I believe that Elon Musk’s vision for making Twitter a completely free speech-promoting platform could help to solve one of its most egregious problems: the abundance of child sexual exploitation material.
This global issue has been practically ignored by the platform for years. Twitter has done the bare minimum to stay in compliance with government regulations when firmly pressed on the issue, but other than that, the tech giant is behind its competitors regarding the removal and reporting of child pornography at scale. Twitter put a lot of energy behind designing the algorithm to control conservative speech, while failing to prioritize the removal and reporting of child sexual exploitation material. There is a vast difference between mean words, outrageous ideas or misinformation, and an adult raping a child, documenting the crime, and sharing it to the world.
I don’t blame Twitter for the initial assaults against children. Twitter can’t fix all the evil in the world. I do blame Twitter for receiving reports of child sexual abuse material and not addressing the reports in a timely fashion. Time is of the essence when these reports are received. In some circumstances, it can be a matter of life or death for the children being abused in these images and videos.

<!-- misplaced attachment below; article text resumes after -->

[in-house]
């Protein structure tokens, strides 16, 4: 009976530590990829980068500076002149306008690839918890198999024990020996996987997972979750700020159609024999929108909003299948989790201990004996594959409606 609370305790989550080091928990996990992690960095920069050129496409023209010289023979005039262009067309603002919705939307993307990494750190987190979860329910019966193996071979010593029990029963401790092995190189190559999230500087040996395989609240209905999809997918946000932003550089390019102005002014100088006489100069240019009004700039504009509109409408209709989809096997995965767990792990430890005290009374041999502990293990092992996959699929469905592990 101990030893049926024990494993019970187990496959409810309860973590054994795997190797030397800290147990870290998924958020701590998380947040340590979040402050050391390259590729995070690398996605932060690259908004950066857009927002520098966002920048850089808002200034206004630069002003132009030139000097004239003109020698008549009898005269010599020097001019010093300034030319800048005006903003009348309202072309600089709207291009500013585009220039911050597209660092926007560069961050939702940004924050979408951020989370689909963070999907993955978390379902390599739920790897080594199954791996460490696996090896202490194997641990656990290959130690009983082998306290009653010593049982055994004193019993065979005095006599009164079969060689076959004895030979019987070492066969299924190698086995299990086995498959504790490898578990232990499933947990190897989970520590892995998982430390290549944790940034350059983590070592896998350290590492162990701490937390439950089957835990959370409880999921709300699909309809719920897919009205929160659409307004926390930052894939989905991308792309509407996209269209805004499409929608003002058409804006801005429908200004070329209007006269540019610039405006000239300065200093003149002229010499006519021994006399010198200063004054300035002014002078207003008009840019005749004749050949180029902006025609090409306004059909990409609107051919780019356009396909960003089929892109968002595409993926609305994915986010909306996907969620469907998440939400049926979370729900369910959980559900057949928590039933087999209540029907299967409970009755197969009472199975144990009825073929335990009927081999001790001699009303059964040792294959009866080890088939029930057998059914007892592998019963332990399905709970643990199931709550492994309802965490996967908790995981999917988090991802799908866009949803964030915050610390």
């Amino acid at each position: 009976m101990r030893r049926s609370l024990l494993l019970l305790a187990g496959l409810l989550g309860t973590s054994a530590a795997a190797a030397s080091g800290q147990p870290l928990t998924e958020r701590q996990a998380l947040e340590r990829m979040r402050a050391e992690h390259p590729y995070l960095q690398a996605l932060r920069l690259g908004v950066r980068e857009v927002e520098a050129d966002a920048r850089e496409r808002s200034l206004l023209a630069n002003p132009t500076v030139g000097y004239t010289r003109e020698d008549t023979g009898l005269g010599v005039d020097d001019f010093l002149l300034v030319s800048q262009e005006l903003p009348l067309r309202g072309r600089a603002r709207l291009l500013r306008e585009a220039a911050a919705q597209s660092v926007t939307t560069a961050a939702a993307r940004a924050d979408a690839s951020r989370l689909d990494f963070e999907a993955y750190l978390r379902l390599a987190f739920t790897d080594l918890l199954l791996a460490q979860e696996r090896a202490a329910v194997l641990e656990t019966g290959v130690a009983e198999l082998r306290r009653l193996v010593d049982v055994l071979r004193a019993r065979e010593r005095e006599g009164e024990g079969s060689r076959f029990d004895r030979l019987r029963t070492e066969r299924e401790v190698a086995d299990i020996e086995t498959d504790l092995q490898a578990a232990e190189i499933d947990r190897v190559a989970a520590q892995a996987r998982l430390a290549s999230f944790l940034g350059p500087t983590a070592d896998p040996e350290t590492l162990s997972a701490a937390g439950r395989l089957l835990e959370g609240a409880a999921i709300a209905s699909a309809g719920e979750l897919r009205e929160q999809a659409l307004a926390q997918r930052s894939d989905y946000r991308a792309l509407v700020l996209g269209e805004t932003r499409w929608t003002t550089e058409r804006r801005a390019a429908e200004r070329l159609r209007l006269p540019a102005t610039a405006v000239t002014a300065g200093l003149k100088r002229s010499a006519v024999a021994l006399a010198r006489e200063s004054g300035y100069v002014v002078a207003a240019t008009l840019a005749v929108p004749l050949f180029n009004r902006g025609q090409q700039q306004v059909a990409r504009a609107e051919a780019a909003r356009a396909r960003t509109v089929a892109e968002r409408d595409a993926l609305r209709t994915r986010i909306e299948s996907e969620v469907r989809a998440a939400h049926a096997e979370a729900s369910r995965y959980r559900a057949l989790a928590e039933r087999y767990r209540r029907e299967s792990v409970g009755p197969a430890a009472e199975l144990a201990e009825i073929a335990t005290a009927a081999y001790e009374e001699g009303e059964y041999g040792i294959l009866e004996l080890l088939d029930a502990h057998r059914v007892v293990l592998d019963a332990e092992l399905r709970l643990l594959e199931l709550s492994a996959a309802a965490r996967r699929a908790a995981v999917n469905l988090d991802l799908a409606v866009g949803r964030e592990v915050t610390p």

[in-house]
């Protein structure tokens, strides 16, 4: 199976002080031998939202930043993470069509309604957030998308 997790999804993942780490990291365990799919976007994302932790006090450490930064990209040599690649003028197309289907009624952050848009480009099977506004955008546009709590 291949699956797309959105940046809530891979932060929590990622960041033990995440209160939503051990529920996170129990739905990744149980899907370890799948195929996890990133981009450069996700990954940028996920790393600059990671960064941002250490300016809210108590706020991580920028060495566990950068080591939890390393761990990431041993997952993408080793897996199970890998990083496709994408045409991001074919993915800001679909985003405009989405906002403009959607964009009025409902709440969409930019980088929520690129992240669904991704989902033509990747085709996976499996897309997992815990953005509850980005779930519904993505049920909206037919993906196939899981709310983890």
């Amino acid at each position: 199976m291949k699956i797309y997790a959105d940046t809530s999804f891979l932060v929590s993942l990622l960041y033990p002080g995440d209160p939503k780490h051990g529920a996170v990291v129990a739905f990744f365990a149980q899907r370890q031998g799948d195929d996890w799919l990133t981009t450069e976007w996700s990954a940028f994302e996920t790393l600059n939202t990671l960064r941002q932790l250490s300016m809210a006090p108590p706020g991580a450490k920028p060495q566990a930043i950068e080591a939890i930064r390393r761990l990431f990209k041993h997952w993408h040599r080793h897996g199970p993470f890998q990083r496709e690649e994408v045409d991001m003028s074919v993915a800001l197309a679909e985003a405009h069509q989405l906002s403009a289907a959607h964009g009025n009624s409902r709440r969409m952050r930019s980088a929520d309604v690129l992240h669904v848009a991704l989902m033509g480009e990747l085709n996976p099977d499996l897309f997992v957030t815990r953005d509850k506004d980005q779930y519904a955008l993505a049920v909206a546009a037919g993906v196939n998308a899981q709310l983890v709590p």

Typically when I start speaking about these issues, folks think to themselves, “I’ve never seen it, so it must not be that big a deal.”
Let’s look at the numbers and some examples.
In 2021, the National Center for Missing and Exploited Children (NCMEC) CyberTipline received 29.3 million reports of suspected child sexual exploitations, an increase of 35% from 2020. In 2021, over 29.1 million of the 29.3 million total reports were from electronic service providers.
In 2021, Twitter reported 86,666 child sexual abuse material images to NCMEC. I believe that number could, and should, be higher.
In Twitter’s latest transparency report, including relevant data from January 1, 2021, through June 30, 2021, the platform says, “In these six months, Twitter permanently suspended 453,754 unique accounts for violations of our child sexual exploitation (CSE) policy — 89% of those accounts were proactively identified and removed by deploying a range of internal tools and/or by utilizing the industry hash sharing (e.g., PhotoDNA) prior to any reports filed via the designated CSE reporting channel.”